She sorted through her other clothing. It was still damp and smelled of smoke, but most of it was good wool and Carver knew it would still provide protection from the chill outside, where they must soon go.
"If you're leaving, Priestess, I'd suggest waiting for dawn," he said.
"It's not still solstice night." She spoke with certainty, but there was still a question in it.
"The night after. You slept all day. The water in the skin is drinkable, and fresh water's not far. But I had to leave my tools and pack sledge up near the ridge to go after you. Which means I have no food here. We'll have to move on when it gets light."
Carver fussed with the fire while Denna rested quietly with her eyes closed. After a while, the pot had warmed and a spicy scent mixed with the stale air. She handed him the torn cloth strips and told him to immerse them in the heated mixture.
"Back in Meriga," she said as he put the cloth strips in the pot, "Gaea sent me dreams of Nuwinga. I saw the mountains, but they weren't worn and rounded like here, they were steep and sharp. And there was a cliff with a stone face in it, a bearded old man."
"I heard there are mountains like that all over the world, much bigger than these," he said. "There was a stone face a few days' walk from here, but it crumbled away with the old world. Maybe you saw pictures in an old book."
"I thought there would be something new here, something I'm sent to learn."
"So you didn't just come here to be reborn?"
"I don't know. Perhaps not."
"It seems to me if getting reborn was the idea, there's much easier ways to do it."
When the pot had cooled, Denna pulled out the soaked cloth strips. The two longest ones she wrapped carefully around her hands, finger by finger in a practiced pattern. When she was done the ends were folded inside somehow and each hand and finger was covered. She wrapped another strip in tilted bands around her face above and below her eyes, covering her nose and ears. Then she sat up, pushing the fur aside, covering herself with her heaviest green cloak.
From somewhere in the folds of the garment she pulled out another little herb packet. "Put a little water in the pot, and make tea with this," she said. "For both of us. It will give us a little more strength."
Denna realized she was no longer shivering. Her limbs felt weak but capable. Fortunately her feet were uninjured, well protected from the cold as well as from the rough footing, by heavy leather over-boots lined with wool felt that she'd acquired a weeks' travel inland from Porta. She would be able to walk.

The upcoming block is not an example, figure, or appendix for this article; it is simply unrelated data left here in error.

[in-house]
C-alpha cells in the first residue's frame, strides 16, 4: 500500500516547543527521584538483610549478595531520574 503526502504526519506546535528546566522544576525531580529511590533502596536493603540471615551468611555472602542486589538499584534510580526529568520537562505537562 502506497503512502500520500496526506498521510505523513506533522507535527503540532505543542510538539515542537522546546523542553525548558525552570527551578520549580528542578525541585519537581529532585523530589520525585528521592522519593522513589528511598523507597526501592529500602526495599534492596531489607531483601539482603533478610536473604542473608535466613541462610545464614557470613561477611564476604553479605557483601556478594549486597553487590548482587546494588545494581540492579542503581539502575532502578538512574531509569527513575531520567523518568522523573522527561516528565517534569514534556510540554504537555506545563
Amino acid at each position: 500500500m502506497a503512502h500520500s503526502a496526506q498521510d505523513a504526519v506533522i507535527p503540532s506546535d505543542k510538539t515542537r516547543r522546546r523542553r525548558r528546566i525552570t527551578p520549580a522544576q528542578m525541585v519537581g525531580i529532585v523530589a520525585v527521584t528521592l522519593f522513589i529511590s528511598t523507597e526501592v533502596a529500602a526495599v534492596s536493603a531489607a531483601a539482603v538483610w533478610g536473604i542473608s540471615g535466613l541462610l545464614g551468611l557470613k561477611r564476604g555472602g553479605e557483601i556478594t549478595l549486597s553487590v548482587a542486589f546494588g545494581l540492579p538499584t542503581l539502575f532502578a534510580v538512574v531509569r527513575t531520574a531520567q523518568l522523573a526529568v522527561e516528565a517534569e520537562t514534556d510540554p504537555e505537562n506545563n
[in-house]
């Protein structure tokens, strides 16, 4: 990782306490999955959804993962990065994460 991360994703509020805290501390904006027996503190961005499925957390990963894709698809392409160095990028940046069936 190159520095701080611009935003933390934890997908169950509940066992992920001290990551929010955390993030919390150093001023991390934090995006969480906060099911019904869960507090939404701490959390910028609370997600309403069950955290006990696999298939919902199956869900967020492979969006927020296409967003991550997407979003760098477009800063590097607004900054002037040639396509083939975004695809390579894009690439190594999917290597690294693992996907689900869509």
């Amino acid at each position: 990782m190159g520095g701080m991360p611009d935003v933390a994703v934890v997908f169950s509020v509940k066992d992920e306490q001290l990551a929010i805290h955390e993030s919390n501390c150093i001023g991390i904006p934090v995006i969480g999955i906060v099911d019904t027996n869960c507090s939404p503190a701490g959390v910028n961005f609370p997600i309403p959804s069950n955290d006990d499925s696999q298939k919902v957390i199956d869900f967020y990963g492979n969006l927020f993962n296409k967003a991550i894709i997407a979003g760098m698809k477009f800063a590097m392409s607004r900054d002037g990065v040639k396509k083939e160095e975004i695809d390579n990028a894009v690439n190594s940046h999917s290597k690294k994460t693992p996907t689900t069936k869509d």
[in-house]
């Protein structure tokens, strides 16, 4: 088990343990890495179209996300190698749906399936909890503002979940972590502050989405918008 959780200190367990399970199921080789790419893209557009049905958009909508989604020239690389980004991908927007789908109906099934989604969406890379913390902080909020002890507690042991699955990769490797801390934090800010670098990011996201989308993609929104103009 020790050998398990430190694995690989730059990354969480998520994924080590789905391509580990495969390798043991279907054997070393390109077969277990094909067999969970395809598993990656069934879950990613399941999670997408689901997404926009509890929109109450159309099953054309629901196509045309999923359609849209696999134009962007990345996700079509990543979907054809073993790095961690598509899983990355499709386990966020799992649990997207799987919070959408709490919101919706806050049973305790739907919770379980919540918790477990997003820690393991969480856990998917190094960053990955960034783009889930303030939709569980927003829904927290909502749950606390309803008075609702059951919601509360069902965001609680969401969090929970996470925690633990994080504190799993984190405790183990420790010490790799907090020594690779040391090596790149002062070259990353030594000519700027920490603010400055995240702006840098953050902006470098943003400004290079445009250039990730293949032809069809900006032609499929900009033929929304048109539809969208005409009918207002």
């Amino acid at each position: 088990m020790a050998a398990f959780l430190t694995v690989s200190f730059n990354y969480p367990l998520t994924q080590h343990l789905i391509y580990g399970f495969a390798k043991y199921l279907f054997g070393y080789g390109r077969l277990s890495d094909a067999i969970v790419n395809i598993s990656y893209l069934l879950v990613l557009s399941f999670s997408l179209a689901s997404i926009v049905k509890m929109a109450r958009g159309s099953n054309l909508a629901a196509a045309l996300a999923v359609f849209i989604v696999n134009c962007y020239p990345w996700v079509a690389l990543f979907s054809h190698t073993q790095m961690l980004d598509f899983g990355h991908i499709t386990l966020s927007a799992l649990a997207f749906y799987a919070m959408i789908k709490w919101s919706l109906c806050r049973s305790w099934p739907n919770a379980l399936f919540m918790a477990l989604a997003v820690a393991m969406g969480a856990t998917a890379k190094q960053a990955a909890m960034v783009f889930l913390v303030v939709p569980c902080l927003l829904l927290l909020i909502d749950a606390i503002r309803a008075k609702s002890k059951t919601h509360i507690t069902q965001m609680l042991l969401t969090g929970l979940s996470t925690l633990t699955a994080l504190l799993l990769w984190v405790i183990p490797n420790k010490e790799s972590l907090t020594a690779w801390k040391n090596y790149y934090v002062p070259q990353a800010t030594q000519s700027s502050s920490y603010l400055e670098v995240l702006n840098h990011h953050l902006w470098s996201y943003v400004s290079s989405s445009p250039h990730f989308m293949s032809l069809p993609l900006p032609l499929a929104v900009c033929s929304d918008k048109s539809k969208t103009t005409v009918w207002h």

The loss of her mittens was a greater problem. Though Carver had assured her that the worst of the cold was already past, exposing her raw hands to the wind would be excruciating. Carver agreed to sacrifice part of the length of his cloak, and when the small kit of needles and thread from her under-tunic turned up missing, torn away by the wind no doubt, he'd set out using his own belt knife to cut and lace crude lom fur hand-pockets for her using strips of the shaved hide.
She had offered to pay him for these goods when they reached a bethel house. He grunted vague agreement but wouldn't discuss a price. Her own money was lost with her own food and supplies, but her sisters or the people would aid her.
Her misgivings, that there she was entering into some kind of Dell's Bargain with this strange man, had not entirely left her. But she had little choice. If she could get back south to a town or even a farm, she could try to end the bargain and make a new one with someone more trustworthy.
She'd tried to make further conversation.
"Are you alone out here, Carver? Do you have a companion?" she'd asked.
"None," he'd said. "I'm afraid my tastes in… companionship aren't sanctioned here. Or anywhere."
"Really? You don't mean children, I hope."
"Well then, I hear Nuwinga is like Meriga, very tolerant of variation. Men, women, tweens, as long as you're both willing."
"Well, there's the problem."
So, he wasn't willing. Asexual, loner, misanthrope maybe. Bad experiences with people. It happened. There would be time to probe more delicately. She was trained to advise in such matters.
Feeling more herself, she looked around the tiny shelter. The roof that had looked like stone was a slab of ancient pitted concrete, stained black with soot and steeply tilted toward the stone fire pit at the lowest end. The smoke from the fire ran along it toward its top edge. Here and there, deeper pits in the concrete exposed some of the metal rods embedded in the slab, from which Carver had hung the horizontal cords on which her clothing had… well, not dried, but gotten well-smoked, at least. The roof joined two side walls, which were more or less vertical. The whole structure had the shape of an open crate held sideways and then tilted up on one edge, but with the bottom partly filled with rubble to make the floor closer to level. The bed she'd lain on was a simple canvas cot stretched between smoothly carved wood poles. The open side of the shelter's concrete "crate" was closed with a roughly stacked wall of un-mortared stone, that stopped just short of the top edge to provide a vent for the smoke. A tunnel-like passage through the wall was closed off by pine boughs trapped behind a lattice of sticks.
Faint light was leaking through the vent, and peering behind the pine-bough door. It was dawn.
Denna began softly singing the observance for the sunrise, the parts she could do while laying down and uncertain of direction. Carver, still busy lacing the crude mittens, made no comment. She had worked most of her clothing back on, leaning close to the fire to bake as much of the moisture out of it as she could.